ORKNEY, Scotland, Dec. 3 (UPI) -- British researchers say they've found the remains of at least eight people at an ancient Neolithic tomb site discovered in Scotland in October.
Archaeologists have discovered five chambers at the 5,000-year-old site on the Orkney Islands, two of which have been partially excavated, the BBC reported Thursday.
Bones found carefully placed in gaps in the stones inside the chambers suggest the ancient burial site has never been disturbed, the say.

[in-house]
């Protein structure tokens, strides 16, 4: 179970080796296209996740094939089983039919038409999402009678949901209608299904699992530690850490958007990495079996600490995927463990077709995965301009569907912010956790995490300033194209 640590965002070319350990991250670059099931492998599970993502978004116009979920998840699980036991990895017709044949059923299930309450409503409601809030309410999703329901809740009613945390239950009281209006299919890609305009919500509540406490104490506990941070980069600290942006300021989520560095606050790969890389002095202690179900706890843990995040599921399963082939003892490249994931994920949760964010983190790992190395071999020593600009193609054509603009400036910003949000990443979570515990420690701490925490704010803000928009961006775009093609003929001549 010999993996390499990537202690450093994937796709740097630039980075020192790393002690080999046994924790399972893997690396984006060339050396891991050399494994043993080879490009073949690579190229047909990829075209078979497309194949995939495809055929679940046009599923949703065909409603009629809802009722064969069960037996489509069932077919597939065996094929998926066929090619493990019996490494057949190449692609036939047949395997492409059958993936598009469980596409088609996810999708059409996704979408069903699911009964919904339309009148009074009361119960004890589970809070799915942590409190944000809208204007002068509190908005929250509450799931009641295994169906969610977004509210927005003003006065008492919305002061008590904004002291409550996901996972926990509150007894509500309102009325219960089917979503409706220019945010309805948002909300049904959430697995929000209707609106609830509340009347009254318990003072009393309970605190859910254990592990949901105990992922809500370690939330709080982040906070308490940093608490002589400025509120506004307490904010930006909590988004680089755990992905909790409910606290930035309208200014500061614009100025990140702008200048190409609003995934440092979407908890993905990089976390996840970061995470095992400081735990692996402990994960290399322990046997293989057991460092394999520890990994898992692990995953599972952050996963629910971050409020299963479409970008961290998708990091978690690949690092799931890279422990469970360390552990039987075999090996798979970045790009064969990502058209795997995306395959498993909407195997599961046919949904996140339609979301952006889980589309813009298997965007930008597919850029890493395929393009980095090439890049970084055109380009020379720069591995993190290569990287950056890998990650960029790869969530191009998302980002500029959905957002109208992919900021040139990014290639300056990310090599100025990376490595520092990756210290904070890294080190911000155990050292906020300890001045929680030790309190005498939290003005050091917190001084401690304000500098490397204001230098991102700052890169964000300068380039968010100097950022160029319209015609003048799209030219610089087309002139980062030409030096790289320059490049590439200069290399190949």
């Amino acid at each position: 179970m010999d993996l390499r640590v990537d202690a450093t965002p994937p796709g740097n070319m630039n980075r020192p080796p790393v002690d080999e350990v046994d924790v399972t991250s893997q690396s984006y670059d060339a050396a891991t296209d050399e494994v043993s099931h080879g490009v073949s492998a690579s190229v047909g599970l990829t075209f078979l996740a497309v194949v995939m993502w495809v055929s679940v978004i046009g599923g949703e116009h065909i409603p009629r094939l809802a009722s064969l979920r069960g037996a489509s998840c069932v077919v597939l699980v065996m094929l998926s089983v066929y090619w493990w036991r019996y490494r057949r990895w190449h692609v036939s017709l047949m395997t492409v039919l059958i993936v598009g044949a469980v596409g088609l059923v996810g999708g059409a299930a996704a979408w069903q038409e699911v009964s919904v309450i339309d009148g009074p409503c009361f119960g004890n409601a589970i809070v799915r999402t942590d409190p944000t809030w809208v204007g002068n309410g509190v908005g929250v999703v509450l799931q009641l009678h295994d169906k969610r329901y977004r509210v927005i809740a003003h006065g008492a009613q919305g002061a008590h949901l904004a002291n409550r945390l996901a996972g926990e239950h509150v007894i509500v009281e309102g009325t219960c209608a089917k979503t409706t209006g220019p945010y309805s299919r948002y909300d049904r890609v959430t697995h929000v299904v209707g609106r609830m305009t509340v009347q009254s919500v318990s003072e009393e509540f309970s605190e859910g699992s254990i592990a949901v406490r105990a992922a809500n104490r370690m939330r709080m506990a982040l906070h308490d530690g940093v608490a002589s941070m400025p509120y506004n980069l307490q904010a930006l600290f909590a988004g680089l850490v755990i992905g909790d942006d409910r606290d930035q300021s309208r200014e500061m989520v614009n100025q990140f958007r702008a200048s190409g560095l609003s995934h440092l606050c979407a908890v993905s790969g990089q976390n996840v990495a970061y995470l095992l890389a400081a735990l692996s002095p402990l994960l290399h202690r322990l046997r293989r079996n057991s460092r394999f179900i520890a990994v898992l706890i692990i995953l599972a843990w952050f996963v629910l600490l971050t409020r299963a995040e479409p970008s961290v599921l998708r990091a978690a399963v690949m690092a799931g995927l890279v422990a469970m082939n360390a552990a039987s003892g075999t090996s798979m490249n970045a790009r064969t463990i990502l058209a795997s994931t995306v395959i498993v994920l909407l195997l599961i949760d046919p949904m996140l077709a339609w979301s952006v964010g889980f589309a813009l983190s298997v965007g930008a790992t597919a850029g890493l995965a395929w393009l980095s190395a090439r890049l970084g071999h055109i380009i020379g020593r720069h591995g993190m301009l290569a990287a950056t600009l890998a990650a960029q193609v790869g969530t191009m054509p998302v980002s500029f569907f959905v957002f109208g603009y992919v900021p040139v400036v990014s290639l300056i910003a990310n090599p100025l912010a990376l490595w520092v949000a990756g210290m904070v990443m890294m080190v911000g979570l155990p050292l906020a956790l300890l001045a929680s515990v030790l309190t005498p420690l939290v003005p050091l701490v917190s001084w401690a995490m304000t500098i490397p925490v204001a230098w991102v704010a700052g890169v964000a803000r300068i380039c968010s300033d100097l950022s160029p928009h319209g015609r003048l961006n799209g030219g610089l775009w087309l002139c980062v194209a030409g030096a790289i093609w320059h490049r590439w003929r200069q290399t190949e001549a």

Orkney contains some of the best-preserved Neolithic remains in Europe and the new find is a "once-in-a-lifetime opportunity" to look at a Neolithic community, Orkney Islands Council's archaeologist Julie Gibson says.
The find is the first undisturbed burial of a Neolithic community to be uncovered in Scotland in 30 years.
"Science has moved on a lot in the last few years," Gibson said.
"It is now possible to find out where someone grew up, for instance. And in the case of the Amesbury Archer, found near Stonehenge, it could be seen that he had traveled from the Alps," she said. "It is by no means certain that all the people in this tomb will have been born here."